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  5. "Sauvat eivät ole meillä eivä…

"Sauvat eivät ole meillä eivätkä heillä."

Translation:We do not have the ski poles and neither do they.

July 6, 2020



We do not have the ski poles "and" neither do they. Is "and" really necessary to get answer accepted?


Is it necessarily "the ski poles"? Could it be "We do not have ski poles and neither do they."?


I would keep "the" in this sentence because of the case (base form) of sauvat. Often in plural "the" is translated with a basic form and plurals without an article with the partitive case. Without the article I'd say that as:

"Meillä ei ole sauvoja, eikä ole heilläkään."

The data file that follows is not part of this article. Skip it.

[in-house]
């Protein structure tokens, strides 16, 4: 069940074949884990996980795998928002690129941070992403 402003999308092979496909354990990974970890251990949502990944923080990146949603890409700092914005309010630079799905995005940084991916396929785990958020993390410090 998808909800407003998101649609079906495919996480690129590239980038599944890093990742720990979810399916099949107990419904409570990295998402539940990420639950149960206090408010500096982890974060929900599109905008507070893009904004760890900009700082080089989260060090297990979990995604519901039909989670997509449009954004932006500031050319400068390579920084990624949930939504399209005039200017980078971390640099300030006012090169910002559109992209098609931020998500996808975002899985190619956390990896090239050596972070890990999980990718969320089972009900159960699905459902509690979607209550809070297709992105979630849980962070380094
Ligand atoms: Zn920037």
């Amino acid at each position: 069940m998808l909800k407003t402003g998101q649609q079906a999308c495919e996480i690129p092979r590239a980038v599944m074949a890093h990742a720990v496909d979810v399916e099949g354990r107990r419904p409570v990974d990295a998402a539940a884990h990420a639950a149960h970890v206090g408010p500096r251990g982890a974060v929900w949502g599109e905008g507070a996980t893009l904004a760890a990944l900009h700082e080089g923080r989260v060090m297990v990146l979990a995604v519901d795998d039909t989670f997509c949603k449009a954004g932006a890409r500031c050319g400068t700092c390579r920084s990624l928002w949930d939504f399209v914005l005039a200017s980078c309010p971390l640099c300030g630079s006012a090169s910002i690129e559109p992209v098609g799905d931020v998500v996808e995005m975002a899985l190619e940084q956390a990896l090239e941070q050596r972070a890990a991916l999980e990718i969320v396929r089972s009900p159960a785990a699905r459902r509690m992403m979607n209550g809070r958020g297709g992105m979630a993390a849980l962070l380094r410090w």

And yes, that sentence is bit hard to form. I'm a native Finn and even I had to google the Finnish grammar rules because I had yet again one of those typical blackouts of native Finns where we suddenly forget how our language even works :D


Without context, "sauva" can mean any kind of pole, or even a wand. Other translations should be accepted.


The translation "and nor do they" for the latter part of this sentence is said to be incorrect. This is not right. In written and spoken English it would be equally acceptable to say "and neither do they" or "and nor do they".

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